A reader writes:

One wonders, then, what Beck had to say about the Tea Party summer camp for 8-12 year olds aligned with his 9/12 Project. Nothing, of course.

Another reader points to this story from last year:

Some three dozen kids ages 10 to 15 are spending five nights this week learning what organizers – some with tea party ties – say they won't hear in school about the Constitution, the Founding Fathers and the role of faith in the birth of the United States. "If we're going to take our country back, we've got to remember where we came from – not only as adults, but we need to teach our children," said Tim Fairfield, one of the teachers, who wore a three-cornered hat at the opening class of Vacation Liberty School.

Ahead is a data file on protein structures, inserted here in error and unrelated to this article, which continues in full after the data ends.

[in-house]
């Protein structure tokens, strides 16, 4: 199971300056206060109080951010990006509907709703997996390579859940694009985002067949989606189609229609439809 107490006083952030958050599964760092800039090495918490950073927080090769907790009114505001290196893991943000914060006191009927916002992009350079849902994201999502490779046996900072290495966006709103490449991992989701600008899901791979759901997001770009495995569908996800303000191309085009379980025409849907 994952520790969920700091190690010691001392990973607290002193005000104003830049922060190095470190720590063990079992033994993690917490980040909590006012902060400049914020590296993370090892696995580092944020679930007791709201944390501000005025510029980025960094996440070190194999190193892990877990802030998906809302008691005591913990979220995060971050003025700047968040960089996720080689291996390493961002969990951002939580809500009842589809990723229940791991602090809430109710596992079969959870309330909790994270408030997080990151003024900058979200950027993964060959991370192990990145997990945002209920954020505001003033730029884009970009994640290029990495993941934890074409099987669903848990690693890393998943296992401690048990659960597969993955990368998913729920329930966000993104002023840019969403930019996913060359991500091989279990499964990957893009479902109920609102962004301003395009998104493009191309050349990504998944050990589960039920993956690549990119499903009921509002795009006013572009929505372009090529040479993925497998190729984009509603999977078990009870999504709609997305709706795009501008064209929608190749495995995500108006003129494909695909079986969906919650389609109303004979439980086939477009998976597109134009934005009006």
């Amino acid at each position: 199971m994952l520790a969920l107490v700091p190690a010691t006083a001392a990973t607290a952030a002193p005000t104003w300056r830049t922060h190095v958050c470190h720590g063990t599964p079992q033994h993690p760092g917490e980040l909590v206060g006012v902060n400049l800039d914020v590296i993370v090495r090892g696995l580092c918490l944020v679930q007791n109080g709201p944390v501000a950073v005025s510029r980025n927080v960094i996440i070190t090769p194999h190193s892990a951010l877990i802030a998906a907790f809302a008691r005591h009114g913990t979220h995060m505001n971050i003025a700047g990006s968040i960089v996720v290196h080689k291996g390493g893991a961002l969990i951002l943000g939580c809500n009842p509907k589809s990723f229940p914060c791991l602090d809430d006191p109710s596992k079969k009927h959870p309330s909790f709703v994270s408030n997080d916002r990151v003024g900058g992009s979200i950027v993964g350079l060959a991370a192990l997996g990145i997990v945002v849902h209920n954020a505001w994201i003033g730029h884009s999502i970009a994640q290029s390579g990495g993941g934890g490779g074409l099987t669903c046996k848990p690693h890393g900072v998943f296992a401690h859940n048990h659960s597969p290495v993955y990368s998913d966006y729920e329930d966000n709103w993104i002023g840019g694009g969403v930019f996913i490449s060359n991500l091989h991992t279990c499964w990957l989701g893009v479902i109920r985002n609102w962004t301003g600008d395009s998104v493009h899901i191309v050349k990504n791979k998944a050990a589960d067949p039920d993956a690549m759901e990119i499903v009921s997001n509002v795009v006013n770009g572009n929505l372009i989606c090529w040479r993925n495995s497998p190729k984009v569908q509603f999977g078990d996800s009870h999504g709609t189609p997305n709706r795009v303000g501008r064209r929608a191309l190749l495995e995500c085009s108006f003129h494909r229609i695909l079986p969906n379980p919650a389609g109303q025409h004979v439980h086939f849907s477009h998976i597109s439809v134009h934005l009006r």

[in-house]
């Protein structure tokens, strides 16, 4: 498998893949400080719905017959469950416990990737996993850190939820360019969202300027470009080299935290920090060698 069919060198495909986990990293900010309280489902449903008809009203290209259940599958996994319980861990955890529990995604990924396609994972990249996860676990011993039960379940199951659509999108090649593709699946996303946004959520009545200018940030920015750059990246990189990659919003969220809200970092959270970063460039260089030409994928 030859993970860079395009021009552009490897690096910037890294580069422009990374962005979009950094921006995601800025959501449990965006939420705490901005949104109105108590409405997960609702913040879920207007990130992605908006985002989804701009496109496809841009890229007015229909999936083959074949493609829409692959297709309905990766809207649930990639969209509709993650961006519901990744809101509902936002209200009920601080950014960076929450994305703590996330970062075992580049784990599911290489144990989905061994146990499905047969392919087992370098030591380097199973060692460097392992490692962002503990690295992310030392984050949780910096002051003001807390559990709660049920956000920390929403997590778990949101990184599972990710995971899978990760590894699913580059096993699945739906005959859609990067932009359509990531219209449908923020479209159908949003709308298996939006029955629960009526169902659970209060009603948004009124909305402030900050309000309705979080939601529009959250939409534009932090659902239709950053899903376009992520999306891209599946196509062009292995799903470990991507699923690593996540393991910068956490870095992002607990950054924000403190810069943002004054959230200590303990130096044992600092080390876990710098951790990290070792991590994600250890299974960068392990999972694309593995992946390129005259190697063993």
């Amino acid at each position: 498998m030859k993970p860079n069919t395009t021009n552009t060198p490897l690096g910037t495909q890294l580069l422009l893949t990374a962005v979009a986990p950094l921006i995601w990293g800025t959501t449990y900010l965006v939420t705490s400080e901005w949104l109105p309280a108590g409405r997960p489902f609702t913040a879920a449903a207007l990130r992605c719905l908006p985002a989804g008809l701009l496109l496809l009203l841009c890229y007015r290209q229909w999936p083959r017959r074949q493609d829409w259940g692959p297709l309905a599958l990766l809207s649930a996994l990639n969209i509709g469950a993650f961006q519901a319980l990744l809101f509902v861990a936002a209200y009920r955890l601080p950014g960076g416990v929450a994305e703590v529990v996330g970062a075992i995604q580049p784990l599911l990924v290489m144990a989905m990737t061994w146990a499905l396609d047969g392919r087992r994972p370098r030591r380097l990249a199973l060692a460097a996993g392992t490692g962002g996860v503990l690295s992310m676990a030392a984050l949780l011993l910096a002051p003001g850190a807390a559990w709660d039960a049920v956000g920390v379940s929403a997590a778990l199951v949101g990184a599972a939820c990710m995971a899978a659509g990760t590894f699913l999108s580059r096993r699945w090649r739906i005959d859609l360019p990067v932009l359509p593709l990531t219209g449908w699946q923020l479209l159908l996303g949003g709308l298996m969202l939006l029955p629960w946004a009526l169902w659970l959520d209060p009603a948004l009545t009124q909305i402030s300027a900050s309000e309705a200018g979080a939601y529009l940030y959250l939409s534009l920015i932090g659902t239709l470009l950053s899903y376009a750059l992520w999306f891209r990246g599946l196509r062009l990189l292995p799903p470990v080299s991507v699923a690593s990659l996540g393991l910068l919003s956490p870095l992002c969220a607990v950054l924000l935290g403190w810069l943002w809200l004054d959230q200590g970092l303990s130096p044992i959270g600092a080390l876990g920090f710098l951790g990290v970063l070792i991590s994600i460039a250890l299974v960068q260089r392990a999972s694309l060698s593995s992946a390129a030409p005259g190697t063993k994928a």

It's held in a church basement in Georgetown, a city just north of Lexington that is the site of a major Toyota assembly plant. The curriculum includes lessons like "equal rights, not equal results," "recognize men don't create rights – only God," and "understanding falsehoods of separation of church and state." And organizers say the program has drawn interest from people looking to start new chapters in Ohio, Colorado, New York, Florida and other communities in Kentucky.

It's is an offshoot of the 9/12 Project, inspired by Beck, the conservative commentator, who had no direct role in the planning of the Kentucky school. Beck declined comment.

Another:

It bears repeating that the kids subjected to crude indoctrination at the Beck-inspired camps are 8-12 year olds. The "kids" at Utøya, by contrast, were predominantly in their late teens (some in their early twenties), avidly interested in politics and eager to socialize with other youth leaguers.